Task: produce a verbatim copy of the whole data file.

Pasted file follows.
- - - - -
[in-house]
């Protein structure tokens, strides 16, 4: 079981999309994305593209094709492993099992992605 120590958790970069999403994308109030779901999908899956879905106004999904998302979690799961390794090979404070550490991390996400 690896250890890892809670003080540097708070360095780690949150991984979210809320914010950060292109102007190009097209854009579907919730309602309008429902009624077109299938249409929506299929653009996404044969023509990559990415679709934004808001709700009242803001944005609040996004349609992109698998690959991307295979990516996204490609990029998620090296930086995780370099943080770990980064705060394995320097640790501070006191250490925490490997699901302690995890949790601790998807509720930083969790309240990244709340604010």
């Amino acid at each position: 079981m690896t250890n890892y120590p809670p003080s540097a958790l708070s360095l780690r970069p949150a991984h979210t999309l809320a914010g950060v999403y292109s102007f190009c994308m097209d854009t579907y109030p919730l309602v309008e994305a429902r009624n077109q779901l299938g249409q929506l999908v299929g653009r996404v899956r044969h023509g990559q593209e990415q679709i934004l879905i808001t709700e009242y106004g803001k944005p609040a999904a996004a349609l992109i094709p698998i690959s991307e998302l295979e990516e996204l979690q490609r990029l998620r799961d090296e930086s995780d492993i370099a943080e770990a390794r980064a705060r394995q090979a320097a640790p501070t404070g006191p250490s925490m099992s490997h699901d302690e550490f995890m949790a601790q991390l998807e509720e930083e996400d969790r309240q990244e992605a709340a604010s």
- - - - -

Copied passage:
[in-house]
């Protein structure tokens, strides 16, 4: 079981999309994305593209094709492993099992992605 120590958790970069999403994308109030779901999908899956879905106004999904998302979690799961390794090979404070550490991390996400 690896250890890892809670003080540097708070360095780690949150991984979210809320914010950060292109102007190009097209854009579907919730309602309008429902009624077109299938249409929506299929653009996404044969023509990559990415679709934004808001709700009242803001944005609040996004349609992109698998690959991307295979990516996204490609990029998620090296930086995780370099943080770990980064705060394995320097640790501070006191250490925490490997699901302690995890949790601790998807509720930083969790309240990244709340604010």
């Amino acid at each position: 079981m690896t250890n890892y120590p809670p003080s540097a958790l708070s360095l780690r970069p949150a991984h979210t999309l809320a914010g950060v999403y292109s102007f190009c994308m097209d854009t579907y109030p919730l309602v309008e994305a429902r009624n077109q779901l299938g249409q929506l999908v299929g653009r996404v899956r044969h023509g990559q593209e990415q679709i934004l879905i808001t709700e009242y106004g803001k944005p609040a999904a996004a349609l992109i094709p698998i690959s991307e998302l295979e990516e996204l979690q490609r990029l998620r799961d090296e930086s995780d492993i370099a943080e770990a390794r980064a705060r394995q090979a320097a640790p501070t404070g006191p250490s925490m099992s490997h699901d302690e550490f995890m949790a601790q991390l998807e509720e930083e996400d969790r309240q990244e992605a709340a604010s």